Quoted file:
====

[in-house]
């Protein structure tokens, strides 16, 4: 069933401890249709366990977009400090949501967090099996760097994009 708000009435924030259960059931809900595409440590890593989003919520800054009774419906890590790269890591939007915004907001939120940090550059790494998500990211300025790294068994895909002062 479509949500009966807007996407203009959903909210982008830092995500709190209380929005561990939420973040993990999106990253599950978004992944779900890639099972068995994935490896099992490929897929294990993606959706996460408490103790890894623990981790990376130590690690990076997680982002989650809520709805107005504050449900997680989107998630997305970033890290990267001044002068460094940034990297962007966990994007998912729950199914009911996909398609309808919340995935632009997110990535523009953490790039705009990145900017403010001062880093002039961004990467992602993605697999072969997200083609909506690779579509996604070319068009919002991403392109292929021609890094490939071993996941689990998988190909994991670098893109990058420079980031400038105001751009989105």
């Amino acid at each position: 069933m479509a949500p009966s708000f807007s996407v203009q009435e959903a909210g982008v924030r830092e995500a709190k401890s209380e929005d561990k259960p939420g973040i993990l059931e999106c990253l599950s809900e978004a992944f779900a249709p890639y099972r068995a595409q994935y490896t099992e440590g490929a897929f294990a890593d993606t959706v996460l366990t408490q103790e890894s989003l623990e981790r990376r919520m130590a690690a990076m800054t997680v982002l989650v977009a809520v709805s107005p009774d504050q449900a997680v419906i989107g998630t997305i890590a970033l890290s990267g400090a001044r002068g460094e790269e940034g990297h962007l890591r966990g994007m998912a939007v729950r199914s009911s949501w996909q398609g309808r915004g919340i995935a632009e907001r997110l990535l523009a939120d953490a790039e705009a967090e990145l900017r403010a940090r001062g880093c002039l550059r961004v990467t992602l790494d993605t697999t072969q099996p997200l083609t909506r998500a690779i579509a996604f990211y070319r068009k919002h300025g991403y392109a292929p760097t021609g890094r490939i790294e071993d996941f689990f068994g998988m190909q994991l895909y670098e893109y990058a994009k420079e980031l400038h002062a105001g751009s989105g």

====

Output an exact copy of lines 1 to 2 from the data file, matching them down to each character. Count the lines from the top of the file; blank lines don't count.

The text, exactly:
[in-house]
């Protein structure tokens, strides 16, 4: 069933401890249709366990977009400090949501967090099996760097994009 708000009435924030259960059931809900595409440590890593989003919520800054009774419906890590790269890591939007915004907001939120940090550059790494998500990211300025790294068994895909002062 479509949500009966807007996407203009959903909210982008830092995500709190209380929005561990939420973040993990999106990253599950978004992944779900890639099972068995994935490896099992490929897929294990993606959706996460408490103790890894623990981790990376130590690690990076997680982002989650809520709805107005504050449900997680989107998630997305970033890290990267001044002068460094940034990297962007966990994007998912729950199914009911996909398609309808919340995935632009997110990535523009953490790039705009990145900017403010001062880093002039961004990467992602993605697999072969997200083609909506690779579509996604070319068009919002991403392109292929021609890094490939071993996941689990998988190909994991670098893109990058420079980031400038105001751009989105």